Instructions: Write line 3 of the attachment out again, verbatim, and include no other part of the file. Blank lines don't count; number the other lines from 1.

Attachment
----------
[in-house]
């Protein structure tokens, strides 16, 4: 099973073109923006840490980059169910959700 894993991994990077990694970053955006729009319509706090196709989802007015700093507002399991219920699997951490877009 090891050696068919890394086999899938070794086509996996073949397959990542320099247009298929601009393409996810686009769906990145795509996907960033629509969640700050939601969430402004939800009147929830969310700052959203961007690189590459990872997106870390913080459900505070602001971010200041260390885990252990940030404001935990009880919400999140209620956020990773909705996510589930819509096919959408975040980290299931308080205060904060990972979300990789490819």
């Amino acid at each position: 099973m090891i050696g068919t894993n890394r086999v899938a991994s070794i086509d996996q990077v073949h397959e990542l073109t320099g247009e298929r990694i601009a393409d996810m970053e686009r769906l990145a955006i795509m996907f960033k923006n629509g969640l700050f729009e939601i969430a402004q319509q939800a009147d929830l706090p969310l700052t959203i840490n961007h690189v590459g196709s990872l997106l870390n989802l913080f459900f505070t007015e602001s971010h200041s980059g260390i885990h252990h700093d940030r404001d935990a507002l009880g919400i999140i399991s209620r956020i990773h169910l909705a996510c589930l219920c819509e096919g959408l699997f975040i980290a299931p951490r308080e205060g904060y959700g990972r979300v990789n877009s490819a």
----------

């Amino acid at each position: 099973m090891i050696g068919t894993n890394r086999v899938a991994s070794i086509d996996q990077v073949h397959e990542l073109t320099g247009e298929r990694i601009a393409d996810m970053e686009r769906l990145a955006i795509m996907f960033k923006n629509g969640l700050f729009e939601i969430a402004q319509q939800a009147d929830l706090p969310l700052t959203i840490n961007h690189v590459g196709s990872l997106l870390n989802l913080f459900f505070t007015e602001s971010h200041s980059g260390i885990h252990h700093d940030r404001d935990a507002l009880g919400i999140i399991s209620r956020i990773h169910l909705a996510c589930l219920c819509e096919g959408l699997f975040i980290a299931p951490r308080e205060g904060y959700g990972r979300v990789n877009s490819a």